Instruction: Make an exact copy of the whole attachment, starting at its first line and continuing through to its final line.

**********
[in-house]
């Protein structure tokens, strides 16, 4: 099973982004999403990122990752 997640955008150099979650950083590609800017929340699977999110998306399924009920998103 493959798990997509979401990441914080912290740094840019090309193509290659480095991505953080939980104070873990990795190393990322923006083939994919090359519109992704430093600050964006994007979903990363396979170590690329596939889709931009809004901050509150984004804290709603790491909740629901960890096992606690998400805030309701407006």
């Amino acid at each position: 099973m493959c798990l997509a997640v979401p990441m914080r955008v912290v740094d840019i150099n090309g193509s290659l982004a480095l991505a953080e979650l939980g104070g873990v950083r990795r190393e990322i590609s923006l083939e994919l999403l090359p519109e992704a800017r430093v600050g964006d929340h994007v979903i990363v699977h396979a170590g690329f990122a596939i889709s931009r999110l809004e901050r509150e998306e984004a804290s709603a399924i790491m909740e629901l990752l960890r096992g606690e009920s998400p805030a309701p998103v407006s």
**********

[in-house]
């Protein structure tokens, strides 16, 4: 099973982004999403990122990752 997640955008150099979650950083590609800017929340699977999110998306399924009920998103 493959798990997509979401990441914080912290740094840019090309193509290659480095991505953080939980104070873990990795190393990322923006083939994919090359519109992704430093600050964006994007979903990363396979170590690329596939889709931009809004901050509150984004804290709603790491909740629901960890096992606690998400805030309701407006």
């Amino acid at each position: 099973m493959c798990l997509a997640v979401p990441m914080r955008v912290v740094d840019i150099n090309g193509s290659l982004a480095l991505a953080e979650l939980g104070g873990v950083r990795r190393e990322i590609s923006l083939e994919l999403l090359p519109e992704a800017r430093v600050g964006d929340h994007v979903i990363v699977h396979a170590g690329f990122a596939i889709s931009r999110l809004e901050r509150e998306e984004a804290s709603a399924i790491m909740e629901l990752l960890r096992g606690e009920s998400p805030a309701p998103v407006s």